david sanborn

Review: timeagain from David Sanborn

timeagain from David SanbornIt’s been over four years since David Sanborn released a solo recording. That was Inside, a CD that stretched across different styles and sounds. It felt like Sanborn was restless. He’s easily distanced himself from the pop-jazz style that he was known for with his 1990s releases Another Hand and the superfunk of upfront and hearsay. Which direction was Sanborn going to go in now?

Almost half a decade later, the answer is timeagain, a jazz record that establishes a different sound for the saxophonist. Instead of Marcus Miller, the CD is produced by Stewart Levine. The CD sounds like it was recorded live in the studio with no overdubs. As usual, Sanborn has the best musicians surrounding him. His band for timeagain consists of Christian McBride, Russell Malone, Steve Gadd, Gil Goldstein, Don Alias, and Mike Mainieri. Ricky Peterson adds keyboards for three of the album’s cuts as well as one of the CD’s only tracks that seems to have any programming – the cover of “Tequila”. Sanborn himself contributes the piano work for four tracks. This band sets a mood for the record that frequently reminds of you of a smoky jazz club late at night.

Sanborn covers seven songs including Stanley Turrentine’s “Sugar” and Stevie Wonder’s “Isn’t She Lovely”. The recording starts on an energetic note with Ben Tucker’s “Comin’ Home Baby” then goes into a more somber mode with tracks like the haunting and complex “Cristo Redentor” and Joni Mitchell’s “Man From Mars. The last three tracks were written by Sanborn (except “Spider B.” which was co-written with Ricky Peterson). His “Little Flower” is so damn beautiful that I would have had it played at my wedding. With the strings and perfect vibe touches by Mainieri, the song is an instant Sanborn classic.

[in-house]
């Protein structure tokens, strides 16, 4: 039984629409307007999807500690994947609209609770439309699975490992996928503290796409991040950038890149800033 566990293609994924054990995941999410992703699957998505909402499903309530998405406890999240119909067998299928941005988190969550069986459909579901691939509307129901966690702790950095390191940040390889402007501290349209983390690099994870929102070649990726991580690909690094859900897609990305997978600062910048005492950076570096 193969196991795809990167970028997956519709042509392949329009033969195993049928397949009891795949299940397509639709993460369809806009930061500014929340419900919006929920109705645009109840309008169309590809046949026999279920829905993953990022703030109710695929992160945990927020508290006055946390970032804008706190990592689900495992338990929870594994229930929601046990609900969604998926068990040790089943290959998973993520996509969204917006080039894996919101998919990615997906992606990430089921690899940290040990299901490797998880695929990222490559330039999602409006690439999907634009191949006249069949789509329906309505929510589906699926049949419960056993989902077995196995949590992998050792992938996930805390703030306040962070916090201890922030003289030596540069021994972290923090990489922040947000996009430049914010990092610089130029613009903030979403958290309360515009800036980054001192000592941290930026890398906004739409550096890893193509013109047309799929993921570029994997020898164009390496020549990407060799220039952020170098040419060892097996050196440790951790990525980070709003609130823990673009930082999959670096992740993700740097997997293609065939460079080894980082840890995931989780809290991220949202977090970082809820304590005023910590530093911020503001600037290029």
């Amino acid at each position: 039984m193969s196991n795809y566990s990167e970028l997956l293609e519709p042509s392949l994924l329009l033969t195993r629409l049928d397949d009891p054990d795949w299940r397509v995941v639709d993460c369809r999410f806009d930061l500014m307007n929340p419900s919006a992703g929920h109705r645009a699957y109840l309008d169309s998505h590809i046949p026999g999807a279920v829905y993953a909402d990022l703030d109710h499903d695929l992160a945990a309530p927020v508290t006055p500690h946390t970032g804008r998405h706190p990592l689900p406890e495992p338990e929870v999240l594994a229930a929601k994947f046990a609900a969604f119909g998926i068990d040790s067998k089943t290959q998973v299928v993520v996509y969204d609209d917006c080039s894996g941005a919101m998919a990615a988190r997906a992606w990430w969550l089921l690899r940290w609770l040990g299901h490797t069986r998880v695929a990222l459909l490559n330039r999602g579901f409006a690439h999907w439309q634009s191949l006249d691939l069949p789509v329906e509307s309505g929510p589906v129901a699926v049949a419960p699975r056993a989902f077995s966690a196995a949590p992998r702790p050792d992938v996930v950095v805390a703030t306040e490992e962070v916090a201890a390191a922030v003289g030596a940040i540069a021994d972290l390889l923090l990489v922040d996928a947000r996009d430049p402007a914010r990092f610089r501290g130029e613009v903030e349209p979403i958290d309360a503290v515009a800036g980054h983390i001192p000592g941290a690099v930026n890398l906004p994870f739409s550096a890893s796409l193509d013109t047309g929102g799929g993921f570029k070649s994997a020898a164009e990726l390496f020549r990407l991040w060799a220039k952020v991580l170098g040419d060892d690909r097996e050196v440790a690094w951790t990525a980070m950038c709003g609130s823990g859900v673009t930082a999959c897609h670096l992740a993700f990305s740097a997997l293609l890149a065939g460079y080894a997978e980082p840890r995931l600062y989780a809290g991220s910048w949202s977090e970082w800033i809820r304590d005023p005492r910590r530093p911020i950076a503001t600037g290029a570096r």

As for Sanborn himself, he’s never sounded stronger or better in his playing. His desire to continue to try different things is rewarding for the listener. Sanborn’s sound is evident no matter what the atmosphere around him is. Summarizing his feelings on this release, he says, “I grew up listening to music with an open mind and drawing on different elements, which is what I’m continuing to do on this record. Whether I’m playing Joni Mitchell or Stanley Turrentine, timeagain reflects the attitude I’ve always had: if it’s good, it’s good.”